Archive for 'Tax'
Given the widespread opposition to the 2014 Budget, the one percent have drawn an important lesson from that debacle – consult with the intended victims before launching attacks on poor people and workers. That is what the tax discussion paper is about. This Damascene conversion to talking to people begs the question – is a tax shit sandwich no longer a shit sandwich if it has consultation sprinkles on top? To ask the question is to answer it. The answer to the tax and budgetary dilemmas seems pretty clear. Tax the rich.
Private company owners told the Abbott government they feared being kidnapped if the public knew how much their private companies were worth and their income. The government fell for it. What nonsense. If you believe this kidnap crap, I have a bridge in Sydney I would like to sell you too.
Labor’s tax avoidance crack down statement was the old pea and thimble trick. It wants to give the impression of doing something about big business tax avoidance (always a popular issue among ordinary workers) without really frightening the big business horses. Pathetic is the word that comes to mind.
The next time the Treasurer tells you he has to cut pensions, aboriginal services, women’s refuges, health or education funding, ask him why he doesn’t shut down the section 25-90 rort and use the $600 million a year on something socially useful. What about it Mr Hockey? This of course is the same Mr Hockey happy to see Chris Jordan, the former NSW manager of major tax avoidance ‘planning’ firm, KPMG, and current Commissioner of Taxation, destroy the Australian Tax Office and its already meagre capacity to police the rich and powerful tax avoiders and evaders. Regulatory capture is the word I think we are searching for here, Mr Hockey.
Tristan Ewins has written a piece called “Debate on tax and ‘small government’ flares again” in the ALP Socialist Left Forum, with a revised version in Online Opinion. In it he makes some sensible suggestions about tax re-jigging that could raise tens of billions from the rich and powerful although much more could be added to the program such as a net wealth tax on the top ten percent without impacting at all on the capital accumulation process. It is worth a read.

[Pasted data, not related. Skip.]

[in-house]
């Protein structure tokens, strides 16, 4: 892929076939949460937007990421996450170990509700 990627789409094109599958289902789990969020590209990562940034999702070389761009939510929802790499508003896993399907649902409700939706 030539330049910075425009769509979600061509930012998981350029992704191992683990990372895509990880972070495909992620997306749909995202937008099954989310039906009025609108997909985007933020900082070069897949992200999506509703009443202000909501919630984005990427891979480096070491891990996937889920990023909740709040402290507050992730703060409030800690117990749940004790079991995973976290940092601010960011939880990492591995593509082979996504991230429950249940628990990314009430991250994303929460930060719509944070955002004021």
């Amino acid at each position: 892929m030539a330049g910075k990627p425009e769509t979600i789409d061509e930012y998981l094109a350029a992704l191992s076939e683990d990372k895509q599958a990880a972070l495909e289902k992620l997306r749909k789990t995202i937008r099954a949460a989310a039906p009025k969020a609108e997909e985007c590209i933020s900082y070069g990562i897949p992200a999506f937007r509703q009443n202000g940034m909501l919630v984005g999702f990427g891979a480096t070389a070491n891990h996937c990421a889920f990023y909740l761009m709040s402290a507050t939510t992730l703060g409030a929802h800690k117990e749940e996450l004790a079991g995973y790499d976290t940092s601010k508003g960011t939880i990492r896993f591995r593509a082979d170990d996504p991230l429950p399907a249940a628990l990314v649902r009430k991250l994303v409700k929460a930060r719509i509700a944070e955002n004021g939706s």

The aim of this paper is to provide readers with an insight into Marx’s methods as a first step to understanding income tax more generally but with specific reference to Australia’s income tax system. I do this by introducing readers to the ideas about the totality that is capitalism, appearance and form, and the dialectic in Marx’s hands. This will involve looking at income tax as part of the bigger pi…cture of capitalism, and understanding that all things are related and changes in one produce changes in all. Appearances can be deceptive and we need to delve below the surface to understand the reality or essence of income and, hence, of income tax. Dialectics is the study of change. By developing an understanding of the processes of contradiction and change in society, the totality, we can then start to understand income tax and its role in our current society more deeply. To do that, we need to understand the ways of thinking and approaches that Marx and others have employed. Only then, armed with the tools we have discovered, can we begin the process of cleaning the muck of ages from the windows into the soul of tax and move from the world of appearance to the essence of tax.
The outcome of neoliberal policy since 1983, when Hawke Labor began implementing it and laid out the red carpet for Howard and then Abbott, has been a massive shift in wealth in Australia from labour to capital. The process of neoliberal regulatory capture in tax policy and tax law has now, if Second Commissioner Mills’ speech is any indication, also successfully infected the administration of the Australian Tax Office. All the sweet words in the world will not disguise the fact that the fox is now in charge of the revenue hen house.
The top ten percent of income earners receive about one third of all the superannuation tax concessions, that is about $15 billion worth of tax expenditures annually. A couple in a similar position to the Arguses, if they stay within the rules, will get payments totaling $1.2 million per year tax free. Far better to slug poor and sick people between $5 and $20 to go to the doctor or put the GST on fresh food than to tax the rich eh Mr Abbott and Mr Hockey? So tell me again about the end of the age of entitlement.
My latest missive to the Canberra Times, prompted by a page one article about solar panels. Given I have a success rate of 0% these days with the Canberra Times letters, I expect this too to go into their rubbish bin of history. _______________________ The article ‘Solar take-up through the roof’ (Kirsten Lawson, The Canberra […]
When announcing that the Abbott government wouldn’t go ahead with the repeal of section 25-90, Hockey said they would introduce more targeted changes to address the issue. They abandoned even this pretence in Monday’s Mid-Year Economic and Fiscal Outlook. Evidently it would be impractical to go ahead with any changes. Impractical for whom Mr Hockey? Your rich and powerful tax avoiding mates.
I have a simple question for the Treasurer. Why don’t you tell us what the ATO thinks about section 25-90?
Joe Hockey is the best friend the big business tax avoiders have.